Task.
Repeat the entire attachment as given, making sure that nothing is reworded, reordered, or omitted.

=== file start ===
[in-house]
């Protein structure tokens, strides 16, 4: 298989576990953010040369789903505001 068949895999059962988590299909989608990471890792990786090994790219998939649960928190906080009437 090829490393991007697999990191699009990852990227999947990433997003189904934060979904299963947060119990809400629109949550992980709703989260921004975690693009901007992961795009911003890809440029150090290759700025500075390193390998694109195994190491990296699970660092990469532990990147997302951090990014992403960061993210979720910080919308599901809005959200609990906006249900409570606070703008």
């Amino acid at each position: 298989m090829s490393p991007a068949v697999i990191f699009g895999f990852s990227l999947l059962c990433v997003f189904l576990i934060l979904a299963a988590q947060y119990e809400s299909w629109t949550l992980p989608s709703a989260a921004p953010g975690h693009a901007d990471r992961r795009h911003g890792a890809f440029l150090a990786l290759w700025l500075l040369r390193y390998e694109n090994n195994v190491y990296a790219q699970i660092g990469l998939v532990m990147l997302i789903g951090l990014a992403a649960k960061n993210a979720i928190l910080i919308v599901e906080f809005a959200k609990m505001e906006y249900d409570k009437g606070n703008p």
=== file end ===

[in-house]
């Protein structure tokens, strides 16, 4: 298989576990953010040369789903505001 068949895999059962988590299909989608990471890792990786090994790219998939649960928190906080009437 090829490393991007697999990191699009990852990227999947990433997003189904934060979904299963947060119990809400629109949550992980709703989260921004975690693009901007992961795009911003890809440029150090290759700025500075390193390998694109195994190491990296699970660092990469532990990147997302951090990014992403960061993210979720910080919308599901809005959200609990906006249900409570606070703008």
């Amino acid at each position: 298989m090829s490393p991007a068949v697999i990191f699009g895999f990852s990227l999947l059962c990433v997003f189904l576990i934060l979904a299963a988590q947060y119990e809400s299909w629109t949550l992980p989608s709703a989260a921004p953010g975690h693009a901007d990471r992961r795009h911003g890792a890809f440029l150090a990786l290759w700025l500075l040369r390193y390998e694109n090994n195994v190491y990296a790219q699970i660092g990469l998939v532990m990147l997302i789903g951090l990014a992403a649960k960061n993210a979720i928190l910080i919308v599901e906080f809005a959200k609990m505001e906006y249900d409570k009437g606070n703008p």